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Power Function in C/C++

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Given two numbers base and exponent, the C++ or C pow() function finds x raised to the power of y i.e. x y. Basically in C/C++, the exponent value is calculated using the pow() function. The pow() function is used to calculate the power of a number in C/C++. It takes double as input and returns double as output.

We have to use #include <math.h> in C/C++  to use that pow() function in our C/C++ program.

Syntax of pow() Function

double pow (double x, double y);

pow() Function Parameters

This method takes only two arguments:

  • x: floating point base value
  • y: floating point power value

pow() Function Return Value

  • The power function returns the floating point value of x raised to the power y ( x y ).

Example of pow() Function

Input: 2.0, 5.0
Output: 32.00
Explanation: pow(2.0, 5.0) executes 2.0 raised to the power 5.0, which equals 32
Input: 5.0, 2.0
Output: 25.00
Explanation: pow(5.0, 2.0) executes 5.0 raised to the power 2.0, which equals 25

C

// C program to illustrate
// power function
#include <math.h>
#include <stdio.h>
 
int main()
{
    double x = 6.1, y = 4.8;
 
    // Storing the answer in result.
    double result = pow(x, y);
    printf("%.2lf", result);
 
    return 0;
}

                    

C++

// C++ program to illustrate
// power function
#include <bits/stdc++.h>
using namespace std;
 
int main()
{
    double x = 6.1, y = 4.8;
 
    // Storing the answer in result.
    double result = pow(x, y);
 
    // printing the result upto 2
    // decimal place
    cout << fixed << setprecision(2) << result << endl;
 
    return 0;
}

                    

Output
5882.79

Time Complexity: O(log(n))

Auxiliary Space: O(1)

Working of pow() Function with Integers

The pow() function takes ‘double’ as the argument and returns a ‘double’ value. This function does not always work for integers. One such example is pow(5, 2). When assigned to an integer, it outputs 24 on some compilers and works fine for some other compilers. But pow(5, 2) without any assignment to an integer outputs 25.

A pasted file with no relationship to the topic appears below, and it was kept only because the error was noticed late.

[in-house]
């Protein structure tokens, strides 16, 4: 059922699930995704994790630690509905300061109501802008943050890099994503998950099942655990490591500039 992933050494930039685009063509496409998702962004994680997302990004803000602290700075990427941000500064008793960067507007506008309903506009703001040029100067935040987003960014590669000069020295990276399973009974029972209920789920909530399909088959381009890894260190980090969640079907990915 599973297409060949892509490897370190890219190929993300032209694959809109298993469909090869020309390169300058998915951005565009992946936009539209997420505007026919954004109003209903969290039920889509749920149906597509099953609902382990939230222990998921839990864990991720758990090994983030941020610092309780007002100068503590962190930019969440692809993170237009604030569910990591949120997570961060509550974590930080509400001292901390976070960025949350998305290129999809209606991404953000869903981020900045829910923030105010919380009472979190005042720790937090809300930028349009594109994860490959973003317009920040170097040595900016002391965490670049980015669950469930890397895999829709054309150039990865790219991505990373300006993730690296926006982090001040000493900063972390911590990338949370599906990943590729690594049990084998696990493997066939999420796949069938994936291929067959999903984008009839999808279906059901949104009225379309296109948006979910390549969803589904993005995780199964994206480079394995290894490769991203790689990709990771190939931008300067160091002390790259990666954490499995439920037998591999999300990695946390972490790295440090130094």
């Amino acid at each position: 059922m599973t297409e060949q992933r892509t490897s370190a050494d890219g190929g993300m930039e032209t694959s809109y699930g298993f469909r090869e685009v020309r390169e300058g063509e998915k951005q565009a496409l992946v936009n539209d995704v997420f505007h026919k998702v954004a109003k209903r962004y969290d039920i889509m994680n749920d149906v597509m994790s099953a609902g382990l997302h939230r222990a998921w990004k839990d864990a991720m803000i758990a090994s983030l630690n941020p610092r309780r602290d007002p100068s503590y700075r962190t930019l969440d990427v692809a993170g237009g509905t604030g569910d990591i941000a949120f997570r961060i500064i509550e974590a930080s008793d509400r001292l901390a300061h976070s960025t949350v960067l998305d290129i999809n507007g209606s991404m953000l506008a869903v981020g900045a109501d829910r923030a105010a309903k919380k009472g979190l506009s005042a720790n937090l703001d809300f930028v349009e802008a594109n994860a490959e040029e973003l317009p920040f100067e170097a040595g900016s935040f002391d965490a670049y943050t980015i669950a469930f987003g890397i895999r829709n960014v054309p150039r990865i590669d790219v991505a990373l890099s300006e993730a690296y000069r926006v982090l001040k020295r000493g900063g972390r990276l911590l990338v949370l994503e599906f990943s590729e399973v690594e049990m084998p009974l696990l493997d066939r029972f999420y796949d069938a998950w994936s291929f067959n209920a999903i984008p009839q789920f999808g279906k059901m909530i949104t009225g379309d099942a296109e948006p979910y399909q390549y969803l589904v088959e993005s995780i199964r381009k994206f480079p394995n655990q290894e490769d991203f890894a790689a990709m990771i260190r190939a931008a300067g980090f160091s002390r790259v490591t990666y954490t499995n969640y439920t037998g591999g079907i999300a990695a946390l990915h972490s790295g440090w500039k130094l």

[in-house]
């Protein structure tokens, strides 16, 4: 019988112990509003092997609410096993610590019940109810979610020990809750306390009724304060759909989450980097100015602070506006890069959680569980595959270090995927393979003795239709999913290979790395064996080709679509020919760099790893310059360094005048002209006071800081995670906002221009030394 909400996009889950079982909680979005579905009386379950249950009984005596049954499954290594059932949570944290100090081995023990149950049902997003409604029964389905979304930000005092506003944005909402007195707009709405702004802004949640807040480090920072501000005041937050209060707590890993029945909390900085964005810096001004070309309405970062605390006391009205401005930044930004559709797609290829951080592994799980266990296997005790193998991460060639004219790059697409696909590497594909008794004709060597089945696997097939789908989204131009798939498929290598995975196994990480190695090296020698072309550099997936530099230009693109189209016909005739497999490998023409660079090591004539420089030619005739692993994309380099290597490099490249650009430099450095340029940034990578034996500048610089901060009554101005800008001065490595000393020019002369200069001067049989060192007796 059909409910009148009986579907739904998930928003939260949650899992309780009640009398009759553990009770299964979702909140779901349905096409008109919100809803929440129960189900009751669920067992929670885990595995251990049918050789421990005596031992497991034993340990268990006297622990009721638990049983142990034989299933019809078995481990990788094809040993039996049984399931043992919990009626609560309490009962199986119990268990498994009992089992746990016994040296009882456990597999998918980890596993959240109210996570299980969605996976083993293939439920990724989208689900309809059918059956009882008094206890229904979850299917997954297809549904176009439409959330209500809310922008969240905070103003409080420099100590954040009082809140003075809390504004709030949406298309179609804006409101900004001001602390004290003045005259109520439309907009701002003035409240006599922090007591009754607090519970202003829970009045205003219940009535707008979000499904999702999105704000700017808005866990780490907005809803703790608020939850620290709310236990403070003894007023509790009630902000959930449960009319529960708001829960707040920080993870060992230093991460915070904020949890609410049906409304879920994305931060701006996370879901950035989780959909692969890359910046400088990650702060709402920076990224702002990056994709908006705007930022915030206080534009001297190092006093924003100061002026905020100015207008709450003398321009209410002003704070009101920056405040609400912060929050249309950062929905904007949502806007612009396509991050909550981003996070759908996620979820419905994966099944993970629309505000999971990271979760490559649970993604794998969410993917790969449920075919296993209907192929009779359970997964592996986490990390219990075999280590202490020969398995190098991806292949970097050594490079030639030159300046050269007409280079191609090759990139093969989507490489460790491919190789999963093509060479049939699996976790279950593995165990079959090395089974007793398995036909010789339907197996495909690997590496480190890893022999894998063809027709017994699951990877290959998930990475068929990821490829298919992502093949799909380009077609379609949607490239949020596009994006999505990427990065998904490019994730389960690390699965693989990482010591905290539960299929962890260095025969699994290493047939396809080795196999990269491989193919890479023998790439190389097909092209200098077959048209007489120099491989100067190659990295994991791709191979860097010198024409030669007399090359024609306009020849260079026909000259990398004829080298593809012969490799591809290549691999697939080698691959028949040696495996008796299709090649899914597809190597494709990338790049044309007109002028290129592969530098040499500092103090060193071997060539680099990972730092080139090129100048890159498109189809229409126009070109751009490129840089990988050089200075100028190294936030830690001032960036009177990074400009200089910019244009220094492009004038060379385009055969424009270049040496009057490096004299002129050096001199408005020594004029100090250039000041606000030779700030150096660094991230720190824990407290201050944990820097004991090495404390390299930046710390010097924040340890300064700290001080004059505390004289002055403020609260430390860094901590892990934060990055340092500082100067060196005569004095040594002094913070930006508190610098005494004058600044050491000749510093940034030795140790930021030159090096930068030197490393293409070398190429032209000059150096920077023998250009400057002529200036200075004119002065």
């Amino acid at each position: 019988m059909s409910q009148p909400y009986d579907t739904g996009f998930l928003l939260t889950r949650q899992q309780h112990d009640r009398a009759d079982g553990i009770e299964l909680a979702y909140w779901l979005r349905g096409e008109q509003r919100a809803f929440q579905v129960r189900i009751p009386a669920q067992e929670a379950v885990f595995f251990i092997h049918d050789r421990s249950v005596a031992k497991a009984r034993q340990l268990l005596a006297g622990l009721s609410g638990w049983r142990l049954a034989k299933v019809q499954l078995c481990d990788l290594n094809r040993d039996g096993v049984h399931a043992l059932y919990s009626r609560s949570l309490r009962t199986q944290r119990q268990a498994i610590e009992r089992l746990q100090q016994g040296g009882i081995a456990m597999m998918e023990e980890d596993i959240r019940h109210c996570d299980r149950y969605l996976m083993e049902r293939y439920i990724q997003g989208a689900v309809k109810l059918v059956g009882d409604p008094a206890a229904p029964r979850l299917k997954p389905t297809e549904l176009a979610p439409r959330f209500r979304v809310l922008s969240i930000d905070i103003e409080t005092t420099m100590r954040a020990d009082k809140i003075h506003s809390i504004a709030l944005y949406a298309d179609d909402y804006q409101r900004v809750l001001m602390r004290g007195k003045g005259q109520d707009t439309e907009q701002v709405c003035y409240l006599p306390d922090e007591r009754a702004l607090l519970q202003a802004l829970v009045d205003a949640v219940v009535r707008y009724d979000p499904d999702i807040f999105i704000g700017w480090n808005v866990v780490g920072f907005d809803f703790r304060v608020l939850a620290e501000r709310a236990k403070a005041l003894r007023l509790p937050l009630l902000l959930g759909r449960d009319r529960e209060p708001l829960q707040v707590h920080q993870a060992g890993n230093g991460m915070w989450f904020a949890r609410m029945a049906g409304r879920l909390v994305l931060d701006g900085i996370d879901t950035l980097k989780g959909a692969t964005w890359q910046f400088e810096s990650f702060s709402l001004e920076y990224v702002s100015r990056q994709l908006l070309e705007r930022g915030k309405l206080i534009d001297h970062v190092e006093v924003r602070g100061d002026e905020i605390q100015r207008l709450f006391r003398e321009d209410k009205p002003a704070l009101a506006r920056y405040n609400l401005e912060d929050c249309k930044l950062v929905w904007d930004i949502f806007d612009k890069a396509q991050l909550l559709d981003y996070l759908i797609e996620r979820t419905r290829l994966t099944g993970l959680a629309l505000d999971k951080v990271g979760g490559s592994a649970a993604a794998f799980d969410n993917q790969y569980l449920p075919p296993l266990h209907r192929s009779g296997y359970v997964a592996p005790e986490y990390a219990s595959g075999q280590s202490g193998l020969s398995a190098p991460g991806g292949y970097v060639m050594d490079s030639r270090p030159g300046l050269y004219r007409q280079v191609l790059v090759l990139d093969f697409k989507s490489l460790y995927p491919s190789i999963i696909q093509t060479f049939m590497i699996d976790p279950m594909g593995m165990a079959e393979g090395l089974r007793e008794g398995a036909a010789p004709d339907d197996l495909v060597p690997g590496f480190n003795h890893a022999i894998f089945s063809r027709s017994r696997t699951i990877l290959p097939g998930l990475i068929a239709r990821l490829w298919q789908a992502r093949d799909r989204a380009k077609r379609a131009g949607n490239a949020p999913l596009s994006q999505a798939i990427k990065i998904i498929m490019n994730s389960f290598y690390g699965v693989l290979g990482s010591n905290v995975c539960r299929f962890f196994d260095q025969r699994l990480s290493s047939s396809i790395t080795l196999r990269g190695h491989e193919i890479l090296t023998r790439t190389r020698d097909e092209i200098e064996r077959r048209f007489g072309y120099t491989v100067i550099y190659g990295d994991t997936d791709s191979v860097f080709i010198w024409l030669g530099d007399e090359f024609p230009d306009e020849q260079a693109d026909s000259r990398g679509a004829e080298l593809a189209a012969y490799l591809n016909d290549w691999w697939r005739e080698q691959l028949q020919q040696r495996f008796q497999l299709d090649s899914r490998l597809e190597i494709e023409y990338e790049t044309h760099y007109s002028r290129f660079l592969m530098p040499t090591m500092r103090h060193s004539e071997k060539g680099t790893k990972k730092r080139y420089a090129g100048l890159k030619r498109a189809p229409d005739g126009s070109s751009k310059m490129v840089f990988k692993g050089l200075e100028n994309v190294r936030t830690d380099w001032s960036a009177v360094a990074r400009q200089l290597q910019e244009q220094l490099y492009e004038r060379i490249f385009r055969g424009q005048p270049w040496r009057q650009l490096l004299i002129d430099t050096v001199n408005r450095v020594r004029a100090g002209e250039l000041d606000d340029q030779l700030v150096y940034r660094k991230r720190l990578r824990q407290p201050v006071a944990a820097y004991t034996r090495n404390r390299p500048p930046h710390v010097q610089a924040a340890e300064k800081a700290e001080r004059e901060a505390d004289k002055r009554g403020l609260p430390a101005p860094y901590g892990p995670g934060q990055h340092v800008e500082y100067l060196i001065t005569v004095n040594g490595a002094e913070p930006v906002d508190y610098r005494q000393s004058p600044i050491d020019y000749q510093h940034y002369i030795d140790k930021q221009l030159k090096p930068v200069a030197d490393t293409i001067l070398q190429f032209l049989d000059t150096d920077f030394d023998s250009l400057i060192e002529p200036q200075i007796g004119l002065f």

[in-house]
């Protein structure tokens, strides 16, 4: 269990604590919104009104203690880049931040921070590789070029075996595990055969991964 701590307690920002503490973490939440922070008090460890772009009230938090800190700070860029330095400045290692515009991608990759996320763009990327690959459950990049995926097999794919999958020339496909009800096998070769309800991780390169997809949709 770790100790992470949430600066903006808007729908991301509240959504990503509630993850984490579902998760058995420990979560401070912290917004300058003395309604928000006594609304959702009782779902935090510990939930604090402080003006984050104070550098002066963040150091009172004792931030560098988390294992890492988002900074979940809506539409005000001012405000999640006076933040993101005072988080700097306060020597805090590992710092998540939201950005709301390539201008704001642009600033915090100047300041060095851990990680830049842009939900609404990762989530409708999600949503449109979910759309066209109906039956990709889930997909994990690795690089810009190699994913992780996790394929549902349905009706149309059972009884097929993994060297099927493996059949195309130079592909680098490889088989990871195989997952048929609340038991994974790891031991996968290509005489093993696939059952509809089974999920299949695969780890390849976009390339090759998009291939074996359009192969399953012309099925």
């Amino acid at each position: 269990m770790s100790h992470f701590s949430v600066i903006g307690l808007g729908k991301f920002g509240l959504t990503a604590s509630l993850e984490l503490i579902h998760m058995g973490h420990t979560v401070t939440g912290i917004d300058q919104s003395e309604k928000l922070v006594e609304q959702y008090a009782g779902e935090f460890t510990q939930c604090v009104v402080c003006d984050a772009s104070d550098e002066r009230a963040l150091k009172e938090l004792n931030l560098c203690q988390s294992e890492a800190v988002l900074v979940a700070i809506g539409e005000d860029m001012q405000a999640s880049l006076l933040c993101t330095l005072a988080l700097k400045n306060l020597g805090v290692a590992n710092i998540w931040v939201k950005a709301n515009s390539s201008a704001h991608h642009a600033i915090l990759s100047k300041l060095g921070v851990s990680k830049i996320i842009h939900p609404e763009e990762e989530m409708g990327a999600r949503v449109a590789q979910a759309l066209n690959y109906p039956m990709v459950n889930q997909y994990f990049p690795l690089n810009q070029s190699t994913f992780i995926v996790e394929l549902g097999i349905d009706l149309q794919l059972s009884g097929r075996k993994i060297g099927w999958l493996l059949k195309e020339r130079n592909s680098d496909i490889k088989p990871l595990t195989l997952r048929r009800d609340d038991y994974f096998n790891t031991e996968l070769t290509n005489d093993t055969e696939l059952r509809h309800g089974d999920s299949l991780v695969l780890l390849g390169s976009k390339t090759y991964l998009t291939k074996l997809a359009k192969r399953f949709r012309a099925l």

One another way can be using the round function to assign it to some integer type.

  • This is because 52 (i.e. 25) might be stored as 24.9999999 or 25.0000000001 because the return type is double. When assigned to int, 25.0000000001 becomes 25 but 24.9999999 will give output 24.
  • To overcome this and output the accurate answer in integer format, we can add 1e-9 or 0.000000001 to the result and typecast it to int e.g (int)(pow(5, 2)+1e-9) will give the correct answer(25, in the above example), irrespective of the compiler.

Example 1: C/C++ Program to demonstrate the behavior of the pow() function with integers.

C++

// C++ program to illustrate
// working with integers in
// power function
#include <bits/stdc++.h>
using namespace std;
int main()
{
    int a, b;
 
    // Using typecasting for
    // integer result
    a = (int)(pow(5, 2) + 0.5);
    b = round(pow(5,2));
    cout << a << endl << b ;
 
    return 0;
}

                    

C

// C program to illustrate
// working with integers in
// power function
#include <math.h>
#include <stdio.h>
 
int main()
{
    int a, b;
 
    // Using typecasting for
    // integer result
    a = (int)(pow(5, 2) + 1e-9);
    b = round(pow(5,2));
    printf("%d \n%d", a, b);
 
    return 0;
}

                    

Output
25 
25

Time Complexity: O(log(n))
Auxiliary Space: O(1)



Last Updated : 31 Oct, 2023
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